wasn't all. On top the dresser, compliments of Sarah, was a box full of peanut
M&M packages, a coffee maker, and a bag of coffee beans that said, "A
hint of vanilla?and it's European." The coffee and the candy were references
to the chapter called "The Parable" in the last pages of my recent
book, How to Be Free From Sin While Smoking a Cigarette, where I eat lunch with
the Lord Jesus Christ on the ship bound for France.
I was moved by the love,
hospitality and forethought that went into my stay. I was glad I'd decided to
spend two nights in Ludington.
And two mornings! Breakfast is a
wondrous occasion, not only because of Kathy's cooking, but because how fun it
is to sit with other people for a communal dining experience. Before I left on
this tour, I would have probably said, "Um, no thanks" to the
community breakfast. But this trip was changing me, opening me, and the
mornings at the Inn became not only a gastronomical, but also a social delight.
Here is where we boarders dined each morning:
Lars and Sarah have an intimate
circle of friends that include Jonathan, Jared and Jacob. They are all happy,
free-spirited people who are not afraid to hug each other and jump into each
other's arms and smoke cigarettes and drink wine and praise God. They were all
associated with a particular church in Ludington, but now that is behind them
because of the truth they've embraced. Lars, a gifted musician, was a
cornerstone of the church, and was kicked from it only about three weeks before
my arrival. It was a shock to him, and yet liberating at the same time. All
things were becoming new.
More excitement was yet to come,
because it was decided beforehand that Dan Sheridan would meet up with me in
Dan Sheridan is the Chicago-based
man of God I met earlier in 2007, in June, when he spoke at my conference. He's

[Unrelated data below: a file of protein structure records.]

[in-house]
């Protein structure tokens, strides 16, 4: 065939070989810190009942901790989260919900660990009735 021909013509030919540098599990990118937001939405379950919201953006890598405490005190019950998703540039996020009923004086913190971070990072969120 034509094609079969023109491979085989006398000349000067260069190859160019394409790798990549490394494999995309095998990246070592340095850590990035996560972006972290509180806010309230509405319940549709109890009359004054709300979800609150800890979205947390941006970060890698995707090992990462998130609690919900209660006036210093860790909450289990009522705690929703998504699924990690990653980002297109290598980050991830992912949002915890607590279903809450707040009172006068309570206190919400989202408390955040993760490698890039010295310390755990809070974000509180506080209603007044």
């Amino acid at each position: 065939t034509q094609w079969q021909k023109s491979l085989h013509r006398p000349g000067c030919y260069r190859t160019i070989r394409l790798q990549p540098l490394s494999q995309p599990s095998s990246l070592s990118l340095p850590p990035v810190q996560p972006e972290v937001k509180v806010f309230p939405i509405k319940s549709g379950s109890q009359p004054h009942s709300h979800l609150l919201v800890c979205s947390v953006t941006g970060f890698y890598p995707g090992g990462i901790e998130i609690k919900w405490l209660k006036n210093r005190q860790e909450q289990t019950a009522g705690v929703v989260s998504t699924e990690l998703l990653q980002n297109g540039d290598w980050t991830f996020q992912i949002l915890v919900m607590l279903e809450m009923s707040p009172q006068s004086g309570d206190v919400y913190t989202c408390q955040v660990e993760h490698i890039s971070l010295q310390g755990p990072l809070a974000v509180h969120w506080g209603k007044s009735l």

the one I wrote about earlier, the co-star of the Martin Zender Goes to Chicago
video. He had the radio show on the Chicago Christian radio station where I
joined him in late June that we both managed to get kicked off of. Dan is
extremely knowledgeable in the things of God; he sees God's ultimate goal,
revels in the God out of Whom all is, and will go anywhere the truth is
Who kept me company throughout
the ZenderTour? Three people: Dan Sheridan, Tony Smith, and Jean Douglas. I
felt like I took the trip with these three. Many potentially lonely hours in
the car were relieved with discussions with one of these men, who kept tabs on
me, thought about me, and called me, not overwhelmingly often, but often enough
to let me know that they were thinking about me and wondering where I was. And
so, thank you Dan, Tony and Jean. You made all those long driving hours on the
ZenderTour a communal experience.
After talking to Dan Sheridan for
nearly a month, I was looking forward to finally seeing him again. Lars, Sarah,
Jonathan, Jacob, Jared and I went to a restaurant in Ludington where we would
await Dan. We knew he was only fifteen minutes or so from the city, and we told
him where we were. So finally, in he came. For me, it was a great moment. It
felt so apostolic.
I know there are no apostles
today, but this ZenderTour felt very much like first-century drama. I think I
already told you that I often felt like Paul visiting the ecclesias. And now
here was a fellow-laborer, come not only to support me but also to help
establish this young group in truth. And that's what the trip was all about.
We had scheduled two meetings,
one for this night, Sunday, and one for Monday. The meetings were to be held in
the main, common living area of the Inn.
In attendance at the meeting that
evening was a man who was hosting my next stop in Grand Rapids: Dale Kelley. I
told him I would be in Ludington before coming down to his place, and he wanted
to know if he would be welcomed at the Ludington meetings. Lars' attitude, of
course, was: "The more the merrier!" so Dale came on up. He is a
good-looking man with facial hair much like mine, of a calm, quite, yet firm
I spoke on the topic of God's big
picture. Several other people attended, and the camaraderie was palpable.
Two of the attendees were Kathy
and Ola, Lars's mother and father. Strong Swedes. Loving. Vibrant. Glowing.